Anyway, I provided them with these five choices for themes and then let them run with it, following the guidelines provided on a printed handout. Here’s a screenshot of the assignment sheet. Here’s a link to the Google doc of this handout.
This project took my students two to three work sessions of thirty to forty minutes each.
I assigned this project on a Friday with about twenty minutes of work time available and scheduled it to be due at the end of class the following Tuesday. After vocabulary bell work and a mini-lesson, students had about thirty to forty minutes on Monday and Tuesday. Looking back on it, two and half class periods were just about right. Most students were able to finish without needing time outside of class; some were finished by the beginning of class Tuesday, which fortunately just happened to be our last day of school before closing for COVID-19.
Overall, I’m satisfied with this project.
Am I happy with the final products? Mostly.
Many of my students are more concerned with getting the project finished quickly, and so could have spent more time on their graphic essays.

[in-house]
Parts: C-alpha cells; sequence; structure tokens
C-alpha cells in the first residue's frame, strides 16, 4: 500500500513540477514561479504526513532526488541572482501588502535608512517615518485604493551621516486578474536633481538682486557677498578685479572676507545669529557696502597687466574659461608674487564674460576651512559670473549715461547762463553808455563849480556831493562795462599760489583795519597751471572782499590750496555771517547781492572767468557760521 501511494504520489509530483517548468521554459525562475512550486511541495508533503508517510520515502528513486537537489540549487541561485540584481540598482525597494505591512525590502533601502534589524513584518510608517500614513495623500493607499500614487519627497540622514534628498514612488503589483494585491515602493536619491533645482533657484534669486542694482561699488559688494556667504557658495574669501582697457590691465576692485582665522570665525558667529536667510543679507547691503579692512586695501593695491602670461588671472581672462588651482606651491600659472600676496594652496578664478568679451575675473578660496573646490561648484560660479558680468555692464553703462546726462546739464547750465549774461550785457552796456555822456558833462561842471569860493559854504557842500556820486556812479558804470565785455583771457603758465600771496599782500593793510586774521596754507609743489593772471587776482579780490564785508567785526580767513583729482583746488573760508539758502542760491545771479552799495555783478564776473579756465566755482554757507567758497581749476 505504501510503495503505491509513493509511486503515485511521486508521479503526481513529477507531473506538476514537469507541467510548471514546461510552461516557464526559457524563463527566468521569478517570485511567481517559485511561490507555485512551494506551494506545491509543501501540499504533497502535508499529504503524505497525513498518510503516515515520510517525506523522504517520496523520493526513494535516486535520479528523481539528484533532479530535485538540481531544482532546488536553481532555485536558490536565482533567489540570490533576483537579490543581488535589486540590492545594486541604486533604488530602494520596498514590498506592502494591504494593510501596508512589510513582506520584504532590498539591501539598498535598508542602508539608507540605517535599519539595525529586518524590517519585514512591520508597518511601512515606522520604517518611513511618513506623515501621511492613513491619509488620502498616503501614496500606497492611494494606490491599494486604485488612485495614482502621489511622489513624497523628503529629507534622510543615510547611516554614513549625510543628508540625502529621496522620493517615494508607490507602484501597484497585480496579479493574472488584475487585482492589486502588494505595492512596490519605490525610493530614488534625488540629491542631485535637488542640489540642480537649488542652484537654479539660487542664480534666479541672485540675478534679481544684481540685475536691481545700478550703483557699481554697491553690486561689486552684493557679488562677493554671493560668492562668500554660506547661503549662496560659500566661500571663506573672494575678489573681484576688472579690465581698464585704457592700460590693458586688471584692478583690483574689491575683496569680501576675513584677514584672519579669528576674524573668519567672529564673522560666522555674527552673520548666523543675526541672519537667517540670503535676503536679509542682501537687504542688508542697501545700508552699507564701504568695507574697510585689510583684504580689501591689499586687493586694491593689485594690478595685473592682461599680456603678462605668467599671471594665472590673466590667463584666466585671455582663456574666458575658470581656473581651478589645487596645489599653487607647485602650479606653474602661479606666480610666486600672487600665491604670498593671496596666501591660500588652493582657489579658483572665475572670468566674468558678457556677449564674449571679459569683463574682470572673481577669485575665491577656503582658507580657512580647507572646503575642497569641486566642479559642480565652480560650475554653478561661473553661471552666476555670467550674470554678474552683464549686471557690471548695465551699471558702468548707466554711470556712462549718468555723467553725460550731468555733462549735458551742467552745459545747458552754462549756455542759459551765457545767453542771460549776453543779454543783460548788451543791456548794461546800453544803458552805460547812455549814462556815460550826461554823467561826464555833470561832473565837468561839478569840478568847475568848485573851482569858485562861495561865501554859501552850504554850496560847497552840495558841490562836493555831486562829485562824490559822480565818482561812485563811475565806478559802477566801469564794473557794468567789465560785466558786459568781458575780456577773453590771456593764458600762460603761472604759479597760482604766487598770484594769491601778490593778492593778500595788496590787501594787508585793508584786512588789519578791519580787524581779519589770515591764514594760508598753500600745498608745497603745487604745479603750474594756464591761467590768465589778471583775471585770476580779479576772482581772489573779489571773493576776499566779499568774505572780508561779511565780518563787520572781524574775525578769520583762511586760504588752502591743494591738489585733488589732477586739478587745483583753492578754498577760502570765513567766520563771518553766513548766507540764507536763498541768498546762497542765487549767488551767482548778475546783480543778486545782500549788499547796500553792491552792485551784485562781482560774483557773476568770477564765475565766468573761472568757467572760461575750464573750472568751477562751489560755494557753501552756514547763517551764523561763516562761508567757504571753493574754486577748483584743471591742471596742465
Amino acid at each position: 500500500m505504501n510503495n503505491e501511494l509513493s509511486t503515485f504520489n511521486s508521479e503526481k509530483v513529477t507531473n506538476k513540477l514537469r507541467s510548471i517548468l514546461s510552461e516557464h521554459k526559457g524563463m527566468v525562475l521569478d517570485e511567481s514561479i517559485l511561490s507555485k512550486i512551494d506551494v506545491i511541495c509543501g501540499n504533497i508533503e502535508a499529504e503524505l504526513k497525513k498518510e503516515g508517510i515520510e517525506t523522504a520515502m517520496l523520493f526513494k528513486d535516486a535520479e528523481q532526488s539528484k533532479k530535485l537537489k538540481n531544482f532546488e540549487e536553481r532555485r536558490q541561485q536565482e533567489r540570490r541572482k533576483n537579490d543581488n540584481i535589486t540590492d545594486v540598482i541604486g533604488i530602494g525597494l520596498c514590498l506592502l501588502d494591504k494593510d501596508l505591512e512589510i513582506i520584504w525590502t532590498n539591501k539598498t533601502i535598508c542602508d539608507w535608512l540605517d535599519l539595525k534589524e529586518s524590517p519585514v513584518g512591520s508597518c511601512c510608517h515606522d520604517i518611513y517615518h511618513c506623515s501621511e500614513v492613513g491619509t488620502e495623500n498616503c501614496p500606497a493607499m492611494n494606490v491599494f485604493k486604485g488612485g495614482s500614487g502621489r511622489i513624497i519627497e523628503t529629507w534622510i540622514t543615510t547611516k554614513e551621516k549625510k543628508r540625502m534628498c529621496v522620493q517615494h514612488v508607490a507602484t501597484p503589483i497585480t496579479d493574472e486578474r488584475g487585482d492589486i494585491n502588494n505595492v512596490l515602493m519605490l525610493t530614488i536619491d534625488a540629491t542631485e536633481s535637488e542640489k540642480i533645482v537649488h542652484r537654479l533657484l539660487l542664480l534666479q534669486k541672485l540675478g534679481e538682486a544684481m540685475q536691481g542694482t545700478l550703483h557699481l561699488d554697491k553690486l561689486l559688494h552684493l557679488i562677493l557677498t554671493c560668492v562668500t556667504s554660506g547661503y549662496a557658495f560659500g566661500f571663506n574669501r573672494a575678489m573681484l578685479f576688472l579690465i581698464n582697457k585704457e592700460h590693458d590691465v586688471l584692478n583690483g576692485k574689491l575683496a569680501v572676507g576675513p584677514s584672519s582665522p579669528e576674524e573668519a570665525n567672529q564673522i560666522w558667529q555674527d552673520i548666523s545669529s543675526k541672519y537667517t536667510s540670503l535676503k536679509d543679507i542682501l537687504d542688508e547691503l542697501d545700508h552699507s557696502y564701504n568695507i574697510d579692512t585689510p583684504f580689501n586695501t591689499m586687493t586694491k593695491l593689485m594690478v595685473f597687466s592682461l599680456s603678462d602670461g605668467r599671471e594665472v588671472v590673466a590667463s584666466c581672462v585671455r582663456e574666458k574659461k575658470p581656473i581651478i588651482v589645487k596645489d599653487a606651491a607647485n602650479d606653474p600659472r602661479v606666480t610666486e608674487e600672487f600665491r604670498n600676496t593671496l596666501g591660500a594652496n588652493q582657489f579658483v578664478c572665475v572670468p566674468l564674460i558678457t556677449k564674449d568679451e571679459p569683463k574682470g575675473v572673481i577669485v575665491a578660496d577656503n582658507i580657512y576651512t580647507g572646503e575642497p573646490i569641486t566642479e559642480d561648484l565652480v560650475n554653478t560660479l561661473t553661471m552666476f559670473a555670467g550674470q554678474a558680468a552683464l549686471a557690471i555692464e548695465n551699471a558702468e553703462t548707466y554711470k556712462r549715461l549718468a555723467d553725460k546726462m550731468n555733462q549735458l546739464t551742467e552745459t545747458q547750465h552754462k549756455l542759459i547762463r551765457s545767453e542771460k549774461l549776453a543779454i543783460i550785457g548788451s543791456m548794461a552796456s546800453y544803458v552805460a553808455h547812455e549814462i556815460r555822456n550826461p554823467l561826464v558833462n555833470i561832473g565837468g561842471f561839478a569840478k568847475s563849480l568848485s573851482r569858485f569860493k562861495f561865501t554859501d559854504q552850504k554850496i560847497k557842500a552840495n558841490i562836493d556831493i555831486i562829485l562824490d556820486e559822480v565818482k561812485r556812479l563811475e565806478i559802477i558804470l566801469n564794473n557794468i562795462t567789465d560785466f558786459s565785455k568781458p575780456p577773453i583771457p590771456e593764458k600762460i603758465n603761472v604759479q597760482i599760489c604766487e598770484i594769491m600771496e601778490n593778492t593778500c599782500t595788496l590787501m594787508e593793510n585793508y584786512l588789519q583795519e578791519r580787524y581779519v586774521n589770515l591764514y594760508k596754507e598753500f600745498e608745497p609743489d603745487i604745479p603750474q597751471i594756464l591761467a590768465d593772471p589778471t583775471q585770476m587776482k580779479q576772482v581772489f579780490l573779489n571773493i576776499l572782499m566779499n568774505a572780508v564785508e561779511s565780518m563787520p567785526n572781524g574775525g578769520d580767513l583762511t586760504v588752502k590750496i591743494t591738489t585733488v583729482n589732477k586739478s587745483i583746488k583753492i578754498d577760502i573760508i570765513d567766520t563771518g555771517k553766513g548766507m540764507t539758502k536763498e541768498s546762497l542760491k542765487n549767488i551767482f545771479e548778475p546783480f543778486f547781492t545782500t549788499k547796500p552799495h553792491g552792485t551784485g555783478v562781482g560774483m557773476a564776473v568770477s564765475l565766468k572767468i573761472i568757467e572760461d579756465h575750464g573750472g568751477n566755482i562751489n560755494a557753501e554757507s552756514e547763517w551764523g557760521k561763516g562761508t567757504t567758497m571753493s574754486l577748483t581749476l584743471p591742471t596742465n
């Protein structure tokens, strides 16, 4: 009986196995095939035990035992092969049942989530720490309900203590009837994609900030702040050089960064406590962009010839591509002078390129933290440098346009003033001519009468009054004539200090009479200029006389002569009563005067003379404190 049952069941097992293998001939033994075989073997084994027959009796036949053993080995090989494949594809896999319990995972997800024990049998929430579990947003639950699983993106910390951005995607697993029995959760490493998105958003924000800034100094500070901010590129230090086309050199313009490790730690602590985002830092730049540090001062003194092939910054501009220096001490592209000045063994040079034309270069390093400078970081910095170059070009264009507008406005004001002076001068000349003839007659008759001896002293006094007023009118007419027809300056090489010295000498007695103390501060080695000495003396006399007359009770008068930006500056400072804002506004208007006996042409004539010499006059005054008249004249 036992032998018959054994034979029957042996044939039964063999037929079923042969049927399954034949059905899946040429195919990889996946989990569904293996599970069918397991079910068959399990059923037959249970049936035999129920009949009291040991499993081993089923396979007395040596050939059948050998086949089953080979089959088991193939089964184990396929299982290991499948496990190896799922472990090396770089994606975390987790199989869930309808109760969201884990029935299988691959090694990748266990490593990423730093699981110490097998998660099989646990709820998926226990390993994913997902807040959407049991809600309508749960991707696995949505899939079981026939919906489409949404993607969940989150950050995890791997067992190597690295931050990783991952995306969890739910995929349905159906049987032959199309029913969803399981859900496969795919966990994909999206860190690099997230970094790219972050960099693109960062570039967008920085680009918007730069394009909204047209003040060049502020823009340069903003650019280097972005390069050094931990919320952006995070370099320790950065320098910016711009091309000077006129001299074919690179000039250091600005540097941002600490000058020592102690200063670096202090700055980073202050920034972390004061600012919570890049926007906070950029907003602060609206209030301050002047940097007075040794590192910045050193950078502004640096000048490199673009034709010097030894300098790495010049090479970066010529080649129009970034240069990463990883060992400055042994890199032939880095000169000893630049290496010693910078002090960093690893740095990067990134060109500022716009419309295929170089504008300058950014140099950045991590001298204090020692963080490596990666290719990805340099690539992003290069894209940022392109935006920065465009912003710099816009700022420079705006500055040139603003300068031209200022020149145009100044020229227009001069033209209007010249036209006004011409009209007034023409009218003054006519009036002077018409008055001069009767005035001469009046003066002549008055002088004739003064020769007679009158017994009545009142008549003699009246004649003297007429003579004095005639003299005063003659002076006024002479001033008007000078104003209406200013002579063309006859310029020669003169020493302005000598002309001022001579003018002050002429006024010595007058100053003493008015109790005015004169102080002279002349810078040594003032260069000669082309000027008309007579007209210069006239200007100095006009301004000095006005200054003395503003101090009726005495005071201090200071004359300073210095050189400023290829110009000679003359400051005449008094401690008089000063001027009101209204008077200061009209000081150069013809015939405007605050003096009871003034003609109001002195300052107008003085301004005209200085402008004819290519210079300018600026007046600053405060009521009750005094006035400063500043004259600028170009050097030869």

Here’s what I would change for next time:
- Have students spend more time developing thesis statements. I provided an example on the sheet as a guide, but many students basically copied it, swapping out the theme provided for theirs, if needed.
- Stipulate that symbols need to be objects and not illustrations. For example, a stick figure drawing is an illustration, not a symbol. I might need to explain the difference: a symbol represents something; an illustration shows something.
- Call for students to add a sentence or two near their symbols that explains the symbol and how it represents the theme discussed.
- Require color and lots of it. While this isn’t an art project, I would still like them to create an interesting, eye-catching layout.
- Require that handwriting be done in pen, i.e. no pencil.
Without further ado, here are the rest of the graphic essays I’ve chosen to include in this post. I’ve included two photos for each of the five themes discussed. These graphic essays below tended to be a representative sample of the quality of work my juniors turned in. See the captions for more thoughts.